National Council Introduces Youth Mental Health First Aid on Lady Gaga’s Born Brave Bus Tour
Media inquiries to Meena Dayak at MeenaD@thenationalcouncil.org or 301.602.8474
WASHINGTON D.C., Jan. 14, 2013—The National Council for Behavioral Health is offering an evidence-based training program to help citizens identify mental health problems in young people, intervene in mental health crises, and connect youth with care.
The program, Youth Mental Health First Aid, focused on youth 12 to 25 years, is being rolled out across the country after a year-long pilot. The adult Mental Health First Aid program has been delivered to more than 80,000 Americans through a network of 2,500+ instructors. The youth version provides an ideal forum to engage communities in discussing the signs and symptoms of mental illness, the prevalence of mental health disorders, the effectiveness of treatment and how to engage troubled young people in services.
The launch of Youth Mental Health First Aid coincides with the Born Brave Bus Tour hosted by Lady Gaga and her mother Cynthia Germanotta’s Born This Way Foundation. The National Council is a partner on the bus tour which is comprised of interactive “tailgate” events in the 27 U.S. cities of Lady Gaga’s Born This Way Ball tour, during which young people will meet to share stories of bravery and empowerment. Mental health professionals will be onsite to raise awareness of mental health and connect young people in need of support to local resources. Following the bus tour, the National Council and the Born This Way Foundation will offer Mental Health First Aid trainings in communities across the U.S.
“Similar to CPR, lives can be saved if more Americans know the warning signs of mental health problems in adolescents and understand the importance of early intervention,” said Linda Rosenberg, president and CEO of the National Council.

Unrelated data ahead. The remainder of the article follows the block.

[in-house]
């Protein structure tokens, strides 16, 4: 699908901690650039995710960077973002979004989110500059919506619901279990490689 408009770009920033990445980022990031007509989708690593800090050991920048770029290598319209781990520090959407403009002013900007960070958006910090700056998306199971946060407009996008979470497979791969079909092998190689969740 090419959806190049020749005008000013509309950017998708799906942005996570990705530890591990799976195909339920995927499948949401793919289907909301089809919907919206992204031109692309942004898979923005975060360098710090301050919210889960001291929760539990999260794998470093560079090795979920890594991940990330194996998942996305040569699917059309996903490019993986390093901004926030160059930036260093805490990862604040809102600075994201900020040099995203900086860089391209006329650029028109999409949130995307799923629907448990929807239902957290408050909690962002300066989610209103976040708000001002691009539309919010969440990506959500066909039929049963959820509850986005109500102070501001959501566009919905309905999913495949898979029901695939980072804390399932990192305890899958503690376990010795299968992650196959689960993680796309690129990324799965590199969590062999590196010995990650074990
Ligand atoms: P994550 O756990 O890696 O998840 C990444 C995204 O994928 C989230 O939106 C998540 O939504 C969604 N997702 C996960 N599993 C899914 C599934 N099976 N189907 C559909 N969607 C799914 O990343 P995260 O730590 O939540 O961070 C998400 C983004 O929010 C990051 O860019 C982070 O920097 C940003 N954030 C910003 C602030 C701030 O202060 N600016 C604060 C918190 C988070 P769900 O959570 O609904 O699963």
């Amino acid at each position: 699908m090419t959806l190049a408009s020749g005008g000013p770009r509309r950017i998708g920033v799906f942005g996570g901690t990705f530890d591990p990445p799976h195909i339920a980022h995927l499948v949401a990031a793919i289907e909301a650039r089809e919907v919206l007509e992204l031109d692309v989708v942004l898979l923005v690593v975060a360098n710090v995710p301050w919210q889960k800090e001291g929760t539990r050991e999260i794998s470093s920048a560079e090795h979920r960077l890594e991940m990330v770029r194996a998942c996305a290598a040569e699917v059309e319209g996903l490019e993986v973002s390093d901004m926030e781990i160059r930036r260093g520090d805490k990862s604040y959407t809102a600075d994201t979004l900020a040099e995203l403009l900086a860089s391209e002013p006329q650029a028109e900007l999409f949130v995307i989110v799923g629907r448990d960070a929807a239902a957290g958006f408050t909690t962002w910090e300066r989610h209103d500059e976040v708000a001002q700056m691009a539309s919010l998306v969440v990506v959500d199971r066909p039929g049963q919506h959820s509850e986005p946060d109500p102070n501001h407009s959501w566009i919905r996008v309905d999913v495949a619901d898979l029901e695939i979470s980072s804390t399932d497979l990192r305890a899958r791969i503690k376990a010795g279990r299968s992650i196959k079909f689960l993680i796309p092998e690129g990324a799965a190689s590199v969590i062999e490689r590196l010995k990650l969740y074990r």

Rosenberg noted that after tragedies like Sandy Hook, people ask themselves what they could have done. No one knows what, if anything, could have changed the course of events, but public education can only be helpful. “We, of course, understand that no amount of training can guarantee horrific acts won’t occur, but being comfortable with openly talking about mental illness and engaging young adults, and their families, can increase the likelihood we may be able to help and intervene early,” said Rosenberg.
“It’s critical that people who spend a lot of time observing the behavior of adolescents intervene early, before a mental health situation becomes a crisis,” said Bryan Gibb, a Youth Mental Health First Aid trainer. “Research shows that the sooner people get help for mental health disorders, the more likely they are to have positive outcomes.”
The launch coincides with growing support in the US Congress for widespread adult and youth Mental Health First Aid training. This week, Sens. Debbie Stabenow (D-MI) and Jack Reed (D-RI) and Reps. Ron Barber (D-AZ) and Doris Matsui (D-CA) sent letters to Vice President Biden asking his task force on gun control legislation to consider programs like Mental Health First Aid which focus long overdue attention on the mental health needs of Americans.